An Aeronautics Challenge  

An Aeronautics Challenge You know how it starts; "Dave what are you building for the indoor"? Well I'm dusting off the Lightstick and finally building my IFO. Should be enough for the first time out. Here Dave, why don't you think about making a small free flight electric powered model? Here are the parts you need; There were a molded foam sheet 17 inch wing with a flat center section and dihedral tip sections, a minute N20 motor and 3 inch prop.

"Should be able to build a model light enough to fly with two 50 mah nicad cells". There are a variety of Nocal profile scale designs on the web, why not make a Hurricane? "Oh come on Dick, it is hard enough to finish the IFO and Litestick as well as get all the stuff ready to load and fly." By Friday morning (the day of the meet) I was well enough along to think about it. First of all that wing is ideal for a Corsair. One cut in the middle, a little sanding and glue it back together so I began the search on the web for what I needed. First the Nocal plan. I found one on the Ezone download area;

Scale it up to 16 inches span, easy. Print it out and cut and glue the wing. Hey, I have started to build it! Quick cut out the stab and fuselage from thin sheet foam. Need to put some doublers in the usual forward fuselage area, how about that, I can bury the motor. Wow, its finished.


Wonder if it will fly? Now I 'fessed up to Dick that I had done it. What does it weigh he said. 24 grams says I. Should fly says he. So it was that at the first Propstoppers indoor I had a Corsair free flight model. It didn't quite fly, it was stable and did impressive long powered turns to the ground. What now Doc? This really bothered Dick as he prides himself on doing the analysis ahead of time so the event is less of a crap shoot. This one he said would fly. Oh well, we have a month before we try again. Not good enough for the Doc. A couple of days later he called to say that he was wrong with the prop and he had another for me to try. Well it's a calm day why don't we try it outdoors this afternoon at the ball field by the school? Fantastic, after a few trimming attempts a little too much charge and away it went circling slowly up and up until it was flying over the tall trees. Oh oh, I am allergic to trees, but it clipped the top branch and fell through to the ground. There were two more giggling little kids on the field that day. The lady with the dog was amused to find that their combined age was somewhere over a hundred! Its still magic folks, a new plane that flies unexpectedly well, no matter how big or uncomplicated. We were high for the rest of the day!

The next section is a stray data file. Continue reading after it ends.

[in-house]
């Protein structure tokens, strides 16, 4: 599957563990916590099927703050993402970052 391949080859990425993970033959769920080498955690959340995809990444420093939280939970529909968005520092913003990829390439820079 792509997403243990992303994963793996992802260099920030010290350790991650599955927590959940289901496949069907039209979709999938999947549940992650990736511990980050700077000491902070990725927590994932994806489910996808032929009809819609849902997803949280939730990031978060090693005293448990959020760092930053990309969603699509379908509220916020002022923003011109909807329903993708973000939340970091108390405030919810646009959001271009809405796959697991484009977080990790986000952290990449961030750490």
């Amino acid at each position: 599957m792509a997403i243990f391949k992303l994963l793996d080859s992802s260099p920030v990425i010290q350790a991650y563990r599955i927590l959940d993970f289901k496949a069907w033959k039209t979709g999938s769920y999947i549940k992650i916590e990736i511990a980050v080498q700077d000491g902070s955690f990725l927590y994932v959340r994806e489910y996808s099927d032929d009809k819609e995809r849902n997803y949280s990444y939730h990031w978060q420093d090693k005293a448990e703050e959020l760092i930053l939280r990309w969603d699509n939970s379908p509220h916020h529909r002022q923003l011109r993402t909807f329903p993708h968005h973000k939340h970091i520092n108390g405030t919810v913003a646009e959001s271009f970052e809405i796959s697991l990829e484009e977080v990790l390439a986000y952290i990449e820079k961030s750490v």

I thought about that feeling, how we all experience it occasionally with a new plane so I decided to write a piece on it. You know, the description of the "kit of parts" etc. but I had used up the parts and didn't have a picture so I asked Dick if he had another wing, motor and prop. Yes, actually he had bought a pack of six wings and 10 motors from Takeoff2000, so I could have some more. I picked them up the next day. Meanwhile I got the e-mail inviting us to the Delaware club indoor meet on the 18th; four days away! First I wanted to finish the Corsair so that its looks matched the flight performance. Magic marker finish was a disaster so I bought some foam safe enamel and printed some markings from the computer.

But you know how it goes with this hobby, you dream of airplanes you would like to build and challenges you would like to take. The gray matter processed this and using the "Racer's Credo" I thought, If one wing and one motor is good (very good) then two motors with two wings is better. In no time the mind was sorting the alternatives. Actually the scale effect obeys the "square - cube law". For now let's just say that when airplanes get twice as big they get more than twice as heavy and require a lot more than twice the power. In the case in point, I intended to join two wings so the span would be double but the chord would only increase slightly however the weight would be more than double so the wing loading and therefore the flight speed would increase somewhat. Double the area and higher flight speed certainly means more than twice the power so I began to think about four motor planes.